French Ph.D. Students on the Warpath

French doctoral students are on the warpath over low government research grants and poor working conditions. Last week, the Confédération des Etudiants-Chercheurs (CEC), which represents about 3000 research students, chose the Finance Ministry for its first ever demonstration. Protestors from Paris, Strasbourg, Lyon, and Rennes demanded a 20% increase in grants, which have not risen since they were introduced in 1991, and access to resources such as offices and computers. According to CEC president Claire Poinsot, 700 students showed up, though the police put the total at no more than 500. A simultaneous demonstration of about 200 doctoral students was held in Toulouse.

The CEC's demands are backed by a petition of 13,000 signatures, it says, including those of 50 parliamentarians from the National Assembly and the Senate. The Research Ministry is asking for a 5% increase in the 3-year grants in next year's government budget, but Poinsot says the Finance Ministry does not understand the work of doctoral students and fears it might well turn a deaf ear to the idea of any increase at all. If that is the case, more postgraduates will turn to the private sector, she warns, and the quality of researchers in the public sector will decline.

The Socialist-dominated government's priority, when it took office in 1997, was to increase the number of grants available, rather than boost pay. Grantholders will have risen from 3700 to 4000 in October. However, with 12,000-odd students preparing a thesis, a lot of students are still dependent on a variety of alternative sources of funding. These often last for only 6 months or a year and are not always renewable. "It is not easy to live with a horizon of 6 months," Poinsot said.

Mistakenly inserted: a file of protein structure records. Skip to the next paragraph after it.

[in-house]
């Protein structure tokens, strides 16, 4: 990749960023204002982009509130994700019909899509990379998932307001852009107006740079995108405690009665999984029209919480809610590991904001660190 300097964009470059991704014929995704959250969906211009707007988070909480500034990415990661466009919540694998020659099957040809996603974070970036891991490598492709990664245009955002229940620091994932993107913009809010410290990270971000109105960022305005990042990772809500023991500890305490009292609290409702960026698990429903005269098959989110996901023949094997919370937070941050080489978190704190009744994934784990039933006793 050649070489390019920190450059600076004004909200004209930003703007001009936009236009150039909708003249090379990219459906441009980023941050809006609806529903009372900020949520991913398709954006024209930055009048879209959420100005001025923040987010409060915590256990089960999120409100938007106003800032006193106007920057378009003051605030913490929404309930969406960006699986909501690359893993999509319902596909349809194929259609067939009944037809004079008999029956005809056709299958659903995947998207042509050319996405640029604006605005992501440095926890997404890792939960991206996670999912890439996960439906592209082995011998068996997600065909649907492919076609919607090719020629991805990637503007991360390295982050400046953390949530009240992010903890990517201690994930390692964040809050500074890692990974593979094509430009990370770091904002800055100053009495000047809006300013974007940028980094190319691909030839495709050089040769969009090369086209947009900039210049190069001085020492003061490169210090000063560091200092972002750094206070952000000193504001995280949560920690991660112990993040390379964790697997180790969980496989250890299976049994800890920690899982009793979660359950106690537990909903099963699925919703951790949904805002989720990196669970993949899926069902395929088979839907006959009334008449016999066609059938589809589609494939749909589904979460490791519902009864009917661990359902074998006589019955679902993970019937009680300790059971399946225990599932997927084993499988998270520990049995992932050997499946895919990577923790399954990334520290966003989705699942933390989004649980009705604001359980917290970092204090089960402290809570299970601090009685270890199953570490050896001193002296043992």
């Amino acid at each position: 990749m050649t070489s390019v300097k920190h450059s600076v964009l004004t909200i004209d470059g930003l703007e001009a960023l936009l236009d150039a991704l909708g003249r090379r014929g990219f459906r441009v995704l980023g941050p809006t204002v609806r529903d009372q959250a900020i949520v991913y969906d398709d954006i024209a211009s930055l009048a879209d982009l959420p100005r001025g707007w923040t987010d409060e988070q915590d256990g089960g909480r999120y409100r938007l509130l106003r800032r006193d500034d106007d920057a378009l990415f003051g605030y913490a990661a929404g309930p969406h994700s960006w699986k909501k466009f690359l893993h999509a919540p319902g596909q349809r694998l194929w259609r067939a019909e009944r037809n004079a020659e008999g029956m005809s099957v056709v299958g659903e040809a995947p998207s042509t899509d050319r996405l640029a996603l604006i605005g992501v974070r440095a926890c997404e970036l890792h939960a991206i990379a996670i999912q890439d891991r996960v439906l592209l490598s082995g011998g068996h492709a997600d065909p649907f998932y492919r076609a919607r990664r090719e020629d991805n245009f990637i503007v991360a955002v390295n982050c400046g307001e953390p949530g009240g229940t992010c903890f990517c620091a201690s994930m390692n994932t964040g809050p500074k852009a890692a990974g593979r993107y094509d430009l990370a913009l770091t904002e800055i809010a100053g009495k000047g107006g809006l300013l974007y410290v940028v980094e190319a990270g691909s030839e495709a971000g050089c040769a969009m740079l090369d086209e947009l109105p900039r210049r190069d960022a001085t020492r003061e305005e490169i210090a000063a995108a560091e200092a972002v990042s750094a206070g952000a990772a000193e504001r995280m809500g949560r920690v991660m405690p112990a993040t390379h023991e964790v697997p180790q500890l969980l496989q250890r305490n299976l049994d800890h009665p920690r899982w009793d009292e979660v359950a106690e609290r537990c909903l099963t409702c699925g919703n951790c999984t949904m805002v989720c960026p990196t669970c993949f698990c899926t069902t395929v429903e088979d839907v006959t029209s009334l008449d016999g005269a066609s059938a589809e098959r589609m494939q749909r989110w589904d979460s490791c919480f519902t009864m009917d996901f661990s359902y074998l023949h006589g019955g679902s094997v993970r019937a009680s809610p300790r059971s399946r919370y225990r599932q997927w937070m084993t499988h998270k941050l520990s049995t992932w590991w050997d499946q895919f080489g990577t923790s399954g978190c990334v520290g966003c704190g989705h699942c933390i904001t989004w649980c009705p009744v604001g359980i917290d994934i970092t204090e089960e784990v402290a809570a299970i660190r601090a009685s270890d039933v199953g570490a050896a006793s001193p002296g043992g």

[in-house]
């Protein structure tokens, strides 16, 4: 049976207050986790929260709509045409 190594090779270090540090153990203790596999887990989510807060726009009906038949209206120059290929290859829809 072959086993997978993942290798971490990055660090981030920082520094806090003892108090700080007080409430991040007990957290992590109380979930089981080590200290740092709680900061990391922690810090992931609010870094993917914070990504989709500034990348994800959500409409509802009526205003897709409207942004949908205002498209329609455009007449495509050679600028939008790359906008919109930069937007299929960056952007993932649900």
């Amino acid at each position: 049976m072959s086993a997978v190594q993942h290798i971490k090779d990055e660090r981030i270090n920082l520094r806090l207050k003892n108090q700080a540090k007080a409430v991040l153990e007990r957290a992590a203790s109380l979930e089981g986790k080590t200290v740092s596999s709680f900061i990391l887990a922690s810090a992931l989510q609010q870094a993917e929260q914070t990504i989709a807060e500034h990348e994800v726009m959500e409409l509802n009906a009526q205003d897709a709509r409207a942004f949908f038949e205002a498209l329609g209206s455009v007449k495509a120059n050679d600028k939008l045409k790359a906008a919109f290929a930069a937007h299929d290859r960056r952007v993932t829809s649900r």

To help ease the problem, the Education Ministry has promised to increase the number of university teaching assistant posts for doctoral students from 2000 to 2700 in the next academic year. Although the FF2200 monthly salary for 64 hours a year of teaching may augment income, it is not necessarily time well spent if a teaching career is not the ultimate goal, the CEC says. To answer this criticism, a pilot scheme scheduled to begin in 2002 will give doctoral students the opportunity to undertake paid work in industry and the civil service, explained a Research Ministry official.

The CEC intends to maintain the pressure on the government, which should finalise its 2002 draft budget in mid-July, and is planning a second demonstration for the end of June if no solution is found in the meantime. The protestors propose to march from the Research Ministry to the office of Prime Minister Lionel Jospin, because "he will be the only one who can break the deadlock," Poinsot said.

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